East Hampton Historical Society, Ralph Lauren Partner To Restore Hedges Barn

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East Hampton Village, already well known for the pains it takes to preserve historical buildings, soon can add another notch to its belt thanks to a partnership between the East Hampton Historical Society and Ralph Lauren.

The two have teamed up to restore the Hedges Barn, now situated down Edwards Lane in the village, after the barn is moved across the street to the village’s Mulford Farm, an English colonial farmstead run by the historical society. Ralph Lauren, which has several stores in East Hampton, is selling custom East Hampton Historical Society apparel and accessories, and 50 percent of the proceeds will be donated to the restoration. Once restored, the barn will house programs focusing on early East Hampton farm life.

The Hedges Barn is one of the last 18th-century barns on Main Street, said Robert Hefner, the historic preservation adviser to the Village of East Hampton. “There used to be a lot more when East Hampton was a farming community until the summer colony started in the late 19th century,” he explained. “The barn would act as a reminder of 250 years of agriculture on Main Street.”

According to the historical society, the old barn leans a bit, and its shingles are barely hanging on. It was once part of a farming homestead that sat where the northern wing of the East Hampton Library is now, Mr. Hefner said. “That house is now Town Hall where the supervisor’s office is,” he said. “The barn goes with that house.”

At some point, the barn was moved to a residential property on Edwards Lane, but Mr. Hefner was not sure of when or why. Today it is owned by the Rattray family, who are donating it to the village ,according to Lynn Stefanelli of the historical society.

Antique barn consultants examined the structure and determined that its hand-hewn frame was in good condition, a press release from the historical society said. The plan is to disassemble it board by board and beam by beam, and then transport it to the Mulford property for reassembly and restoration. “Every effort will be made to preserve any original materials—only the weathered shingles will be new, handmade to match the originals,” the historical society said.

The project stems from a preexisting partnership between the society and Ralph Lauren, said the society’s executive director, Richard Barons. The two organizations previously had worked together on the Mulford property.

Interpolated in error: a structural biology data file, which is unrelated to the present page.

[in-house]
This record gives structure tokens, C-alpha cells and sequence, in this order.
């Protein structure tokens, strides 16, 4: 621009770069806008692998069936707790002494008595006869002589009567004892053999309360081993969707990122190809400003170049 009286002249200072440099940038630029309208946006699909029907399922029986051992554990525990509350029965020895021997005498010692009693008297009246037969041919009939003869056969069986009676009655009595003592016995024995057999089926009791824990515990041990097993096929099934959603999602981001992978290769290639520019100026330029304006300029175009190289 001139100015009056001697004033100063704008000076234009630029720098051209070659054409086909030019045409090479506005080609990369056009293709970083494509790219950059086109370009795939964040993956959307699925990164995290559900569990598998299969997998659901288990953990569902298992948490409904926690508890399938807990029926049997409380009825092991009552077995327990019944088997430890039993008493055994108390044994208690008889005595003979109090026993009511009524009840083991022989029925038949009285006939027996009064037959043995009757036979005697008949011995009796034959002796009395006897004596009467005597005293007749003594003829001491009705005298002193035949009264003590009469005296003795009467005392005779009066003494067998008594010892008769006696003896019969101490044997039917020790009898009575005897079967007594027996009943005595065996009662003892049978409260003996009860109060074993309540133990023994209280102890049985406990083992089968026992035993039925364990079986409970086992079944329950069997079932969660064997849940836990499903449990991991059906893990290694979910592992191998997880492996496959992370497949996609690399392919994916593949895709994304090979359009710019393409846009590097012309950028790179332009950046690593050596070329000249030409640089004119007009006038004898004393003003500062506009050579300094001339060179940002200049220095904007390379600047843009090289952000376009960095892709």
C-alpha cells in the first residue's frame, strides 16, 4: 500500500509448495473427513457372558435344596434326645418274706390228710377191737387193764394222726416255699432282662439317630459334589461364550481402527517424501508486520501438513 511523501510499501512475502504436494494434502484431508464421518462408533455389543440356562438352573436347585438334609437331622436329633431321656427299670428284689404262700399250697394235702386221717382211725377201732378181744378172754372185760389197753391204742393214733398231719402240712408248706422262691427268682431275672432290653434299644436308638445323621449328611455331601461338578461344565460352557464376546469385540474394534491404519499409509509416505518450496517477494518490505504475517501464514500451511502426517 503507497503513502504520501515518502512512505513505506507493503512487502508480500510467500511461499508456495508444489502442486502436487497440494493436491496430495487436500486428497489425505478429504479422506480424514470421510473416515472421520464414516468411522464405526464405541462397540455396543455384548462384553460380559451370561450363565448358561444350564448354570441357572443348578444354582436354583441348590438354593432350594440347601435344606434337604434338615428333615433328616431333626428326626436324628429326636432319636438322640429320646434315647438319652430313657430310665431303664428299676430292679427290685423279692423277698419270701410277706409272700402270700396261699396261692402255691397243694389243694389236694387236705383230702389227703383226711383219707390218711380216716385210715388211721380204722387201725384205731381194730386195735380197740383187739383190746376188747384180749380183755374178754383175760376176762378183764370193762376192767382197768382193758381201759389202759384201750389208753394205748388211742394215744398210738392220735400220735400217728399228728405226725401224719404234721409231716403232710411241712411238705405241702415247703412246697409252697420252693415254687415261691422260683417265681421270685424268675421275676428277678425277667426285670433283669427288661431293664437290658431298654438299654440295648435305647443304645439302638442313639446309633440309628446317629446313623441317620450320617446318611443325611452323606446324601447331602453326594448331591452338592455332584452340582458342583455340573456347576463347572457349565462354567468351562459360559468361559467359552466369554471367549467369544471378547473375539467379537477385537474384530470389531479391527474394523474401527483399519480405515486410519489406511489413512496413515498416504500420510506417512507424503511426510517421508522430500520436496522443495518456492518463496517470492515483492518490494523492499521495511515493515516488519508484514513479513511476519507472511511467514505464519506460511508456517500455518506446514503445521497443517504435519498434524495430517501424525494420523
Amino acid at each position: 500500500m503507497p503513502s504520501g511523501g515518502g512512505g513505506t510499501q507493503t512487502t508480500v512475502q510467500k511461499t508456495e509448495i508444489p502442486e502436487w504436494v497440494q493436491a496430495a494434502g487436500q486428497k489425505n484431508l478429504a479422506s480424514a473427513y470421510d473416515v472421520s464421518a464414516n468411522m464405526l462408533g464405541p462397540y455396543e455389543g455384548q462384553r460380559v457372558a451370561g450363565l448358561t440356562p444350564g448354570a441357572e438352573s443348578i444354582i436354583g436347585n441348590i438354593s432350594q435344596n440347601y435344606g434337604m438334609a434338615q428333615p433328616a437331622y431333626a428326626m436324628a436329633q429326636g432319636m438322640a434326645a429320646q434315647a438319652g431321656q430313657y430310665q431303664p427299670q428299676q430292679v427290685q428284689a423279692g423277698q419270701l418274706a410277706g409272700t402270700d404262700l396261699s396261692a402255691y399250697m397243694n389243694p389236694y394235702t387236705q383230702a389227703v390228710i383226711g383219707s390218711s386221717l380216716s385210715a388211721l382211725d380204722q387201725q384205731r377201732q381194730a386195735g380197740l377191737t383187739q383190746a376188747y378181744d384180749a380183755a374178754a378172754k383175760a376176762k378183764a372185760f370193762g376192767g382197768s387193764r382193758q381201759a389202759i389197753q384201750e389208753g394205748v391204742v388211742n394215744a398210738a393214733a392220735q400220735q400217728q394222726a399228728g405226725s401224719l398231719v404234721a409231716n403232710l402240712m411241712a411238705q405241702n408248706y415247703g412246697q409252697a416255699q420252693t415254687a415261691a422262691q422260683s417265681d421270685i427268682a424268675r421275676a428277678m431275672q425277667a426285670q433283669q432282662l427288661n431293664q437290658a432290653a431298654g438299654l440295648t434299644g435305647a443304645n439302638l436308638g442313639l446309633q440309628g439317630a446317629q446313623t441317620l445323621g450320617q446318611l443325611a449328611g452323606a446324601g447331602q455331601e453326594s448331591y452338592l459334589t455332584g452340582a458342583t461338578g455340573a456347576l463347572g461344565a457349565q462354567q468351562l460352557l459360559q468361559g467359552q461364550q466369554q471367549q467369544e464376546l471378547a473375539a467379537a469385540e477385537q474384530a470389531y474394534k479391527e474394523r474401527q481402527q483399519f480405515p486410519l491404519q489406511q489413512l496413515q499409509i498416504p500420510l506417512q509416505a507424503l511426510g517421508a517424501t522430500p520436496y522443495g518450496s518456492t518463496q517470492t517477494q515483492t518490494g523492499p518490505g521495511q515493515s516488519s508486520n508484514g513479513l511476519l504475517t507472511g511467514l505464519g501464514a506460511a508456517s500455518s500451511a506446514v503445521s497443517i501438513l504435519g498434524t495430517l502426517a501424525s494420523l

“The partnership started about six years ago with them helping us improve and use the landscape of the Mulford Farm as a more educational tool rather than just a mowed lawn,” Mr. Barons said. “They [Ralph Lauren] eventually got wind of this barn, which we had been led to believe was in pretty poor condition. We had been searching for some way of having a large space that was covered on our property for children’s groups, gatherings, any time you need to get people out of the rain,” he said. Workshops, craft projects and other programs will explore the traditions of early farming in East Hampton.

“We were offered the barn and now we’re in the process of getting the approval from the ZBA and the DBR to move forward,” Mr. Barons said, referring to the village’s Zoning Board of Appeals and Design Review Board.

Disassembly of the barn is scheduled to begin in October. Each piece will be covered and preserved through the winter months, and the reassembly is set to take place next spring.

The entire relocation, restoration and documentation of the project will cost about $400,000, Mr. Barons said. The historical society has already raised about $75,000 and hopes to use a local contractor to perform the work.

“Since our job is local history, we take the loss of any historic structure very personally,” Mr. Barons said. “It’s not our goal to move something ourselves, but if that seems like the only way, I’m pleased we have a board that realizes how important these farm buildings are because they’re so fragile. They seem more fragile than most. We’re honored to think we may be able to preserve a little segment of East Hampton’s agricultural history.”

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